Each Piece of Art is Unique in its Own Way
With art, one views and composes artwork as unique ways that reflect the individuals emotions, preferences, experience and knowledge. The experiences has a lot to do with the emotional attachment between the art object and the viewer. The artist will need to be in tune with the object they are creating. As the artwork progresses, so does the artist. Both change and grow and both develop a new meaning in life.
When an artist makes discoveries in the psychology of art, they can take those discoveries and apply them to another field of study. One can obtain information about the inspiration, motivation and work ethics. That knowledge can then be transformed into other areas of the individual’s life.

Video: 6. Psychological Landscape - Robyn O'Neil | The Art Assignment | PBS Digital Studios

Psychology of Art and Criticism

The psychology of art can be criticized for many reasons. Art is not a science. The research can be scrutinized for relativity and accuracy. There is also a lot of criticism about art research as psychology because it’s subjective, not objective.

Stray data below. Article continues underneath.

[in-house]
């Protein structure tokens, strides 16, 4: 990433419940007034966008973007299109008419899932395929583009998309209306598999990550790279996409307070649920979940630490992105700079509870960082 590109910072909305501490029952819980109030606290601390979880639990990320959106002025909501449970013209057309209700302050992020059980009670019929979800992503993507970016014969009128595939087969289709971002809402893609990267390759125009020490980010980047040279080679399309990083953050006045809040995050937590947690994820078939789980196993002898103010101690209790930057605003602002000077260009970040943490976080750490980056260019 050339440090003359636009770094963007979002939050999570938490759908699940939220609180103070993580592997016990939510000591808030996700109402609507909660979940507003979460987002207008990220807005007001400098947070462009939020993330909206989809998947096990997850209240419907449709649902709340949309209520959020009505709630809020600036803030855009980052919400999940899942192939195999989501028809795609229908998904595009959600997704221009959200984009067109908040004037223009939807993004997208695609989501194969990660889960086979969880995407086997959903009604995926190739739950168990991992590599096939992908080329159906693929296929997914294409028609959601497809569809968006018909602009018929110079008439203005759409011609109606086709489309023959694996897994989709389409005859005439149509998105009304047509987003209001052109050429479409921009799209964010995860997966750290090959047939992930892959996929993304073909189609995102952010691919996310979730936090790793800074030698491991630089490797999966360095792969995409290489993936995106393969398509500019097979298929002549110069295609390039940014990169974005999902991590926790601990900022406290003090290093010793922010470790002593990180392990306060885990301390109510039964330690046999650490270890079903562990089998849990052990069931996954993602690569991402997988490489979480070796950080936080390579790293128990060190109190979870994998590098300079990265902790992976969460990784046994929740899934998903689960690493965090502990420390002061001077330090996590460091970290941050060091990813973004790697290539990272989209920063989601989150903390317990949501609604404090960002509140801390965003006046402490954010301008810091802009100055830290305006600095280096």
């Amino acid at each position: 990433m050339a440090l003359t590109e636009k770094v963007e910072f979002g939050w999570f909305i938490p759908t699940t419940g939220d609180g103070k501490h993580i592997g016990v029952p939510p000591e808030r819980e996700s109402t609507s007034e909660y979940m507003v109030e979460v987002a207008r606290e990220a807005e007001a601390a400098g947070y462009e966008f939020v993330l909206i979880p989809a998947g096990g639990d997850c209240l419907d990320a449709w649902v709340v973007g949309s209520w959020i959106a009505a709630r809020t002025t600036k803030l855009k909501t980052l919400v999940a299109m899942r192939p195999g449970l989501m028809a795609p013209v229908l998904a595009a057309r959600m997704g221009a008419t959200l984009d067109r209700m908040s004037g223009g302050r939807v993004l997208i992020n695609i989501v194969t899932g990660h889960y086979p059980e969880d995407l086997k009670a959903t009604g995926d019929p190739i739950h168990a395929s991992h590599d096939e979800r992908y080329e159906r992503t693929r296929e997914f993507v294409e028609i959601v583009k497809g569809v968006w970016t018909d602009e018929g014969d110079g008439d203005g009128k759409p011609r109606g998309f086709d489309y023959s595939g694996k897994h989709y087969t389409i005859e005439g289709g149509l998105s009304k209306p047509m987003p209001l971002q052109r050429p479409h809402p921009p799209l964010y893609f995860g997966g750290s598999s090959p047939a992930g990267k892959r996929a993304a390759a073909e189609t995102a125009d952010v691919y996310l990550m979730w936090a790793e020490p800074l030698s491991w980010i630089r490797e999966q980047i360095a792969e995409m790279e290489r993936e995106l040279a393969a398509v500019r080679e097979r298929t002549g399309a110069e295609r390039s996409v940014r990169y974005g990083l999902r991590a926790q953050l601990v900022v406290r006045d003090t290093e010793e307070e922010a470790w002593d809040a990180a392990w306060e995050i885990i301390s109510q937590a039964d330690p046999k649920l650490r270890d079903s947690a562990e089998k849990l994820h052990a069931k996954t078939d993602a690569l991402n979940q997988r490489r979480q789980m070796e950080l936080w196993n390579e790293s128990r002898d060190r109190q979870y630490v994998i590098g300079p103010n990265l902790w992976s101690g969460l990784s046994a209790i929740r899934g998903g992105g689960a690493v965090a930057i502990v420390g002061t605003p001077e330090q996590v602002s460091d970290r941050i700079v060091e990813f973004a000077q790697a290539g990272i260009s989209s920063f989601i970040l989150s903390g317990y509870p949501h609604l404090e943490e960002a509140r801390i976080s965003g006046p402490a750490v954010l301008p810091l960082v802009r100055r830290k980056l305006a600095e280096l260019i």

The audience interprets the work in multiple ways. The goals of an artist are very different from the goals of a scientist. The former means to give many interpretations of an object while the latter proposes one outcome to a problem.

"I always say, critical psychology is basically psychology for social justice, and that's always been a big part of Prescott College's history." Check out the newest offering in the @prescottcollege Master of Arts program, Critical Psychology and Human Services, presented by Faculty Director Dr. Sebastienne Grant.

Video: Master of Arts in Critical Psychology

Why Do We Have Art?
What is art actually for? There are many reasons why humans want to make art and why it should be considered a wellness practice. Art makes life special. This relates to our need to decorate, embellish and personalize. Art is its own dignity.

Visual arts could mean a variety of things, such as creating a pleasing design on something that we use every day or wanting to create something that is personally appealing in someone’s life.
Do you realize that human survival is linked to the arts? This is a true statement, even though many people do not realize it. Groups that make things special have more unifying ceremonies and interactions. In early history, humans who labeled themselves “artists” were more capable of surviving that those who did not like art.

Video: Psychology Lecture Series: Art Therapy and Expressive Art

Art Engages the Senses
Did you know that art engages the human senses? Arts could have developed when the humans were allowed to feel good. It is very likely that humans used art to make things Special.” Humans enjoy patterns, colors, order, novelty, body movement and play. Most people take part in the world of art simply because it makes them feel better.